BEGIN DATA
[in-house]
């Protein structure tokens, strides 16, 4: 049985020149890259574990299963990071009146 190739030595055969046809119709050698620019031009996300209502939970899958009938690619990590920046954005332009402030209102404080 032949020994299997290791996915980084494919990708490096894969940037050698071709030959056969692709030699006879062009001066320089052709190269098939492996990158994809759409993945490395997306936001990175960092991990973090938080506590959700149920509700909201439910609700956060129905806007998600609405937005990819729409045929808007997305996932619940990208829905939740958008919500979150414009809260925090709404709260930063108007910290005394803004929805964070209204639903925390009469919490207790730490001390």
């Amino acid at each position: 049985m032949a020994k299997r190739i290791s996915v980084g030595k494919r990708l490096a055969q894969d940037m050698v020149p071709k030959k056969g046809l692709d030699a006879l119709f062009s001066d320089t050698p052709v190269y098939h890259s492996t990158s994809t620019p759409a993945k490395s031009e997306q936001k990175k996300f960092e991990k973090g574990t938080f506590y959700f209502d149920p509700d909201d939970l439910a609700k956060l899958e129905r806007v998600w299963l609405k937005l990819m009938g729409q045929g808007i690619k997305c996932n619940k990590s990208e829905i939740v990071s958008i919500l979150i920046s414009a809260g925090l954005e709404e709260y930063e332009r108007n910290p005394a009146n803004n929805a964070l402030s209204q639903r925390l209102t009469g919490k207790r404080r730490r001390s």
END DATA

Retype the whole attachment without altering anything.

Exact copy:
[in-house]
């Protein structure tokens, strides 16, 4: 049985020149890259574990299963990071009146 190739030595055969046809119709050698620019031009996300209502939970899958009938690619990590920046954005332009402030209102404080 032949020994299997290791996915980084494919990708490096894969940037050698071709030959056969692709030699006879062009001066320089052709190269098939492996990158994809759409993945490395997306936001990175960092991990973090938080506590959700149920509700909201439910609700956060129905806007998600609405937005990819729409045929808007997305996932619940990208829905939740958008919500979150414009809260925090709404709260930063108007910290005394803004929805964070209204639903925390009469919490207790730490001390």
């Amino acid at each position: 049985m032949a020994k299997r190739i290791s996915v980084g030595k494919r990708l490096a055969q894969d940037m050698v020149p071709k030959k056969g046809l692709d030699a006879l119709f062009s001066d320089t050698p052709v190269y098939h890259s492996t990158s994809t620019p759409a993945k490395s031009e997306q936001k990175k996300f960092e991990k973090g574990t938080f506590y959700f209502d149920p509700d909201d939970l439910a609700k956060l899958e129905r806007v998600w299963l609405k937005l990819m009938g729409q045929g808007i690619k997305c996932n619940k990590s990208e829905i939740v990071s958008i919500l979150i920046s414009a809260g925090l954005e709404e709260y930063e332009r108007n910290p005394a009146n803004n929805a964070l402030s209204q639903r925390l209102t009469g919490k207790r404080r730490r001390s």